Wednesday, September 28, 2011

Happy Jewish new Year!

Rosh Hashanah, literally "the head of the year," is the Jewish new year and starts (this year) tonight at sunset and ends Friday night at sunset. This holiday begins the ten day span known as the "Days of Atonement" which ends with Yom Kippur (The Day of Atonement). This is the period where Jews repent for their sins and it is said that on Rosh hashanna God opens the Book of Judgement and on the last night of Yom Kippur God closes it. It is traditional during this time to ask forgiveness for one's sins before God, your fellows and yourself. As such, the Days of Atonement are a time of reflection where we review the year and ask ourselves what we have done that we feel we need to atone for.

Rosh Hashanah specifically celebrates the new year which symbolically represents the biblical creation of the world. As such Rosh Hashanah can be seen as the Earth's birthday. (An interesting note for astrologists: Every 29 years on Rosh Hashanah Hasidic Jews celebrate the Earth's Saturn Return!) The traditional greeting on Rosh Hashanah is "shana tova oomitukah" which means "have a happy and sweet year."

This holiday has many traditions and symbols. As with many Jewish holidays some of these are concerned with eating symbolic foods. Jews eat apples with honey and honey cake to help foster a sweet new year and round challah (egg bread) to celebrate the circle of the seasons. Pomegranates are traditionally eaten to help one have a "fruitful" year (since they have so many seeds) and it is also said that the number of pomegranate seeds equals the number of good deeds (mitzvot) one can do in one's lifetime. One of these mitzvot is also to eat a new fruit on Rosh Hashanah: either a fruit you've never eaten or one you haven't eaten in at least a year. Also, in reflection of the name of the holiday, the heads of animals are traditionally consumed on Rosh Hashanah such as the heads of fish.

Perhaps the most obvious symbol of Rosh Hashanah is that of the "shofar" or ram's horn. Jews blow the shofar at Rosh Hashanah in specific patterns that are laid out in the Old Testament. On Rosh Hashanah the shofar is blown to welcome the new year. The tradition of blowing the shofar may come from the yearly parades caused by the pilgramages of all the Jews from the land of Zion to Jerusalem for the sin sacrifices at the Temple. These parades would be signaled to start with the blow of the shofar from the mountaintops.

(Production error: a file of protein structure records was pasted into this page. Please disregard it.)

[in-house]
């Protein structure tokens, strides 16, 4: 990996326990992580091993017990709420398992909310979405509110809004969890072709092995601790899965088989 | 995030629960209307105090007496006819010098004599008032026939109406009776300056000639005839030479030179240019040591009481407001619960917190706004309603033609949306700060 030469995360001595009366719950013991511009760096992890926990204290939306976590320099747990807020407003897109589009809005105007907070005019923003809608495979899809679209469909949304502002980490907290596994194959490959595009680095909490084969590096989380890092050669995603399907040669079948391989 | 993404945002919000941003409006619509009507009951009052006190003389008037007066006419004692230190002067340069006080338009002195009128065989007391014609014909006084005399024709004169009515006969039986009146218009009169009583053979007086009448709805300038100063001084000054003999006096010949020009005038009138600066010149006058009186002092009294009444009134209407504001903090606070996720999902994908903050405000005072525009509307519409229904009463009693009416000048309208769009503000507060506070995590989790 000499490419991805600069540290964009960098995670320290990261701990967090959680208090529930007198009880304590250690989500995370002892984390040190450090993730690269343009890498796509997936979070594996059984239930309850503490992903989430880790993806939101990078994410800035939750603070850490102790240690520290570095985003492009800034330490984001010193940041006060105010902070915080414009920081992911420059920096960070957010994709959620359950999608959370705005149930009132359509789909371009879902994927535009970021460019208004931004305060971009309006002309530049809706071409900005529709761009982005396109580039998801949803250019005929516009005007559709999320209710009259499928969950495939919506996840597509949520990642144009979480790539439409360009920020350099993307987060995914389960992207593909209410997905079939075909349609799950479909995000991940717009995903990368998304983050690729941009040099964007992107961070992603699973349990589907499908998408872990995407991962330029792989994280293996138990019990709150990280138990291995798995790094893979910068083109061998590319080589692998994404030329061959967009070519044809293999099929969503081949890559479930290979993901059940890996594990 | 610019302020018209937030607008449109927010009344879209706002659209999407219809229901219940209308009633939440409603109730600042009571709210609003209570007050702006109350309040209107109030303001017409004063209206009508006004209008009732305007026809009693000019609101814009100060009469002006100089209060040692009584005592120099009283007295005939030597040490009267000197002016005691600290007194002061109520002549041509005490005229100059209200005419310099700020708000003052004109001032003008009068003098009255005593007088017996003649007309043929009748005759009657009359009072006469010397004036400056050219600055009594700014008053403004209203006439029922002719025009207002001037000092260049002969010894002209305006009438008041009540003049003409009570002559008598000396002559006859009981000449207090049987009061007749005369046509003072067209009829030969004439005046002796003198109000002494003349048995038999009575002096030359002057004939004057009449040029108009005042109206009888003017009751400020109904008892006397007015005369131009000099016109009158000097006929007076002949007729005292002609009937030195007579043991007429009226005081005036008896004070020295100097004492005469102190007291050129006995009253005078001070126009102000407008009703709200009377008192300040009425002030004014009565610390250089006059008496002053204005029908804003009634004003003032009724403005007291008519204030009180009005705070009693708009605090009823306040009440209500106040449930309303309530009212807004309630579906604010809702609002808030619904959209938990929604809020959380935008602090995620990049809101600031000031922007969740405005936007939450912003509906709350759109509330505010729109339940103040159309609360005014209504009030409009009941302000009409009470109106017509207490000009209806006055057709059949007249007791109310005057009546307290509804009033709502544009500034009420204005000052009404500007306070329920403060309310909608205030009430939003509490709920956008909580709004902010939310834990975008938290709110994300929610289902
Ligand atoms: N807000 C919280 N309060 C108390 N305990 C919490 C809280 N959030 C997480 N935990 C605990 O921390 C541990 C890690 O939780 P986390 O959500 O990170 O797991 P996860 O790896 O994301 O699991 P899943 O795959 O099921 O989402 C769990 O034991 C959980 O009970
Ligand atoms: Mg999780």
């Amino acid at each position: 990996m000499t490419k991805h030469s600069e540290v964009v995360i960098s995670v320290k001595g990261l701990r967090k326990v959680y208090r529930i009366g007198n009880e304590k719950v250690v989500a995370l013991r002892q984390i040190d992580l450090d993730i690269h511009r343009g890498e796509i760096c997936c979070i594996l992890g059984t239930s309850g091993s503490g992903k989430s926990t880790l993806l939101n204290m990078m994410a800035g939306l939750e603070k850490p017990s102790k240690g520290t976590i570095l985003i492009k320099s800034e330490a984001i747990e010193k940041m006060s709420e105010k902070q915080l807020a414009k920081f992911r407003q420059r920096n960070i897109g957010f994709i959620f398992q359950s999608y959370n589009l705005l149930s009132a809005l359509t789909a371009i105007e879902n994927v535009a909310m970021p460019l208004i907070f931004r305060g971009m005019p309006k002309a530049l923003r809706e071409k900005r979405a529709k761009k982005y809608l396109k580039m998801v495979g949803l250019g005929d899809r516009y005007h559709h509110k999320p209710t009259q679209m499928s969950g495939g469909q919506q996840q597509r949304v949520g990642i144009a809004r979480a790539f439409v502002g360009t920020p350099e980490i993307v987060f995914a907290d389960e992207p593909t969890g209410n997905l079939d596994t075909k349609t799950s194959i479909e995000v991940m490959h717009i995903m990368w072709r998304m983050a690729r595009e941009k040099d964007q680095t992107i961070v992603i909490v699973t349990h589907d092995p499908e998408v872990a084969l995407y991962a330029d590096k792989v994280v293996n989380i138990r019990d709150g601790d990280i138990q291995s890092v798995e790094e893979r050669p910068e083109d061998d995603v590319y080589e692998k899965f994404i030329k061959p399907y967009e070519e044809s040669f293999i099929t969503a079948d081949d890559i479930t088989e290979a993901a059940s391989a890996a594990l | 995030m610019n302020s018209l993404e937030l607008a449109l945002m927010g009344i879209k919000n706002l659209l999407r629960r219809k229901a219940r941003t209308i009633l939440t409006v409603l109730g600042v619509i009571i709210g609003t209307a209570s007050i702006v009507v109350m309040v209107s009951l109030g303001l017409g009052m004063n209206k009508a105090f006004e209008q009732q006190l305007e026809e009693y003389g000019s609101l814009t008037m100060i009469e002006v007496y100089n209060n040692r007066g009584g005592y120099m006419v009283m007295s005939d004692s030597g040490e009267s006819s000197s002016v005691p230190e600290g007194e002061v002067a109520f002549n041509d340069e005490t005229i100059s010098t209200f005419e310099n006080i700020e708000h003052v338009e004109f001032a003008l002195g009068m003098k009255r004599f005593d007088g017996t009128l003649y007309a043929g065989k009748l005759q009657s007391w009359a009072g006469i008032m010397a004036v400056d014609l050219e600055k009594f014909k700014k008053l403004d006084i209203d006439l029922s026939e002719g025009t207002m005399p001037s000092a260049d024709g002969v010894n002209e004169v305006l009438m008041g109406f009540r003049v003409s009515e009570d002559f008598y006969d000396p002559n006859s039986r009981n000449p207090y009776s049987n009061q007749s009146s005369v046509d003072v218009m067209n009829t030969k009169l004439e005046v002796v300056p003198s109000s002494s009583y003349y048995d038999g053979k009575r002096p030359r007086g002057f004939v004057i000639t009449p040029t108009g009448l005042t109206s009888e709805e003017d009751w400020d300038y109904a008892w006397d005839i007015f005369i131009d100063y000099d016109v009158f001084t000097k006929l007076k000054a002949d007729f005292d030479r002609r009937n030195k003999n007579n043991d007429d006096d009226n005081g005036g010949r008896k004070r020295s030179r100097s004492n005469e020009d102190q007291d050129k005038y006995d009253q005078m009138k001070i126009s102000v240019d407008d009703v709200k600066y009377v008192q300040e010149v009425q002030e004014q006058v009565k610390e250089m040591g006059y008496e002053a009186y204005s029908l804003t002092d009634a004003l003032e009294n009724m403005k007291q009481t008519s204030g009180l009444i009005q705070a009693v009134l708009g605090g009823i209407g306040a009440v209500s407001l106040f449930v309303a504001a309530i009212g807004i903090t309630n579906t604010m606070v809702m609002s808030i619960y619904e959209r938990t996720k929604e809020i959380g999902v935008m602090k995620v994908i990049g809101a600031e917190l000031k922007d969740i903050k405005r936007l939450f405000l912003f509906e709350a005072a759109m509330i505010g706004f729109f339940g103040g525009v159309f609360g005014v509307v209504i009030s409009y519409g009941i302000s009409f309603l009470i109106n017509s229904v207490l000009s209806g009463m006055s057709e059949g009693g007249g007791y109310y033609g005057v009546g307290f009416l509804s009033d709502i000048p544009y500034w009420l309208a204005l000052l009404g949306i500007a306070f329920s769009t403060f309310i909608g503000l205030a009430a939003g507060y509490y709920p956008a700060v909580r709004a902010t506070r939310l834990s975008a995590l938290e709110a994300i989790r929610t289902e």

Another tradition is a ritual called Taslikh ("to cast off") where you walk to a running river and throw bits of bread or pebbles into the water. The former represents sins which are symbolically "washed away" by the water.

Rosh Hashanah and Yom Kippur are called the "High Holidays" by most Jews because they are considered to be the most important holidays to observe. Many Jews who do not normally celebrate the holidays will still come to synagogue for Rosh Hashanah. In fact, this is one of the few Jewish holidays mentioned in the Old Testament and that God commands his people to follow (some of the others are the Sabbath, Passover and Sukkoth). These holidays have of course been modified greatly from the ancient ways laid out in the Old Testament particularly in the fact that prayer and devotion have come to replace animal sacrifice. Rosh Hashanah has a vast liturgy of prayers that have become traditional to recite at this time of year, so much so that the Days of Atonement have their own separate prayer book called a "mahzor."

So have a good and sweet new year. Take this time to look inward and ask forgiveness from yourself for the things you may have done that you feel guilty about and ask forgiveness from friends, family and colleagues you may have slighted. Everyone has bad days, but a sincere apology, even a year later, can lighten the darkness in the world a little. Eat some honey and apples to remind yourself of the sweetness of life and eat a round loaf to remind you of it's never-ending cycles.

Chag Sameach! Happy Holidays!

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